Events INSIDER was founded to support the arts, and I respect the creative courage of Intramersive. I’m about to give Daemonologie a very high rating of 4.5 stars, but a few aspects held it back. We learned why after the show, when the producers and cast held a “talk back” for the audience to ask questions and give feedback. 

They told us that modern people look down on the old-time people of the Salem Witch Hysteria, like we are better than they were. Part of the show was to demonstrate that a modern audience can still be gullible, giving way to superstition and a mob mentality, acting hysterically. This experimental premise seems wrong to me. Humans as early as four-years-old understand the separation of fantasy and reality. Although I slipped into a normal suspension of disbelief that allows you to follow and be carried along by a story, there was never a time when I thought that the choices we were making — the supposed hysteria — was about real people and events.

When a magician calls you on stage and tells you to sit, you don’t ruin the show by grabbing his hat and looking for the rabbit. You sit. For the purpose of Daemonologie, I gladly took part in some hysteria, acting a role myself, because it was a fun premise for the show, and I wanted to see what would happen. Certainly, in an age where so many Republicans think that Obama is a Muslim, and so many Democrats fear the science of vaccines, we are still open to group think and a mob mentality. I believe we’re still open to political manipulation in the way that created the Nazis. But regarding magic and superstition, education levels have risen in America since 1849, and religiosity has fallen, so there’s really no saying that today’s level of superstitious gullibility is just like yesterday’s.

They also told us that they wanted us to experience 1849 and to meet certain characters, to get a sense of history. You don’t go to Plimoth Plantation and expect to solve a murder mystery. The costumed period actors there are all getting along, living in a sort of timeless stasis. The Intramersive show also had a kind of timeless stasis, and unfortunately this affected the storyline. Having 8 actors, there were 56 opportunities for conflict. But only two pairs of actors came into conflict, having something to do with a wrist, and what happened turned out to have no bearing on the ending.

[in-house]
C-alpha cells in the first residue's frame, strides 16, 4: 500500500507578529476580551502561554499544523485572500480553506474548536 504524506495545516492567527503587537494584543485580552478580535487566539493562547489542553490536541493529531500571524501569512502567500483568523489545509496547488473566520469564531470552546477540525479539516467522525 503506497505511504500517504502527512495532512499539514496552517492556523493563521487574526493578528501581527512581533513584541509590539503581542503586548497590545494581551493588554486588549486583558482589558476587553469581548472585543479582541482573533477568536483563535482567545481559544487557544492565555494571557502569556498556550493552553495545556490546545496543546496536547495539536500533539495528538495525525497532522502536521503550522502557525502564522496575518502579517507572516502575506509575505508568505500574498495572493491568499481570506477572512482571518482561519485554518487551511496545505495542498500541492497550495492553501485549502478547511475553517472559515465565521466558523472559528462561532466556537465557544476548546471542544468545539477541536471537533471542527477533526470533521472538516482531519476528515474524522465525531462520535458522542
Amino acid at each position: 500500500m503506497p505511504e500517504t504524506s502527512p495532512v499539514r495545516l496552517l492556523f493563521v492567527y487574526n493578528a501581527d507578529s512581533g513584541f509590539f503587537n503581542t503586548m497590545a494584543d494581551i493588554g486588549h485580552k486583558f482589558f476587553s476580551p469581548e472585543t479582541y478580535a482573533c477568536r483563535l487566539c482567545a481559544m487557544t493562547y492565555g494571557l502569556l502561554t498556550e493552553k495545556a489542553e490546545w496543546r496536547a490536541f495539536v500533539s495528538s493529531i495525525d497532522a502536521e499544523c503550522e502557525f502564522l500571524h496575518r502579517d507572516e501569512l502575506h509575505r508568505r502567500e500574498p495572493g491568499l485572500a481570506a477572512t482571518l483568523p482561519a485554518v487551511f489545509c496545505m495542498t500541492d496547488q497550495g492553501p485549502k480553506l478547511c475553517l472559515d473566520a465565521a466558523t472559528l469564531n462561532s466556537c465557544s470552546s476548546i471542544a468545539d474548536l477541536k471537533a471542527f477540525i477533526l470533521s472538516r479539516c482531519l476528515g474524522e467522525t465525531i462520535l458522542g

Conflict creates interest in a drama. Without tension, there is no story. There didn’t seem to be character development, or plot twists excepting the one creating the conflict just mentioned.

I also don’t know that the experience counts as a game. In the talk-back, the producers told us they were watching us as much as we were watching them, and that there was no real correct ending. This reminds me of the movie Clue (1985), which came with several endings, each of them showing a different murderer. That was a clever idea, but if there was no correct ending to Clue’s murder mystery, that’s the same as saying that collecting clues and trying to solve it was pointless.

Similarly, it was pointless for me to try to win or “solve” the interactive game of Daemonologie. If the seance was a hoax, I wanted to uncover the who, what, and why. Those are natural story questions introduced by one of the characters, seeming natural that the audience would want resolved. If the seance wasn’t a hoax, I wanted answers there as well. Was someone being blackmailed? Who was this demon, and what did it want, and was there a secret alliance on behalf of some of the 8 characters to harm the others, and why?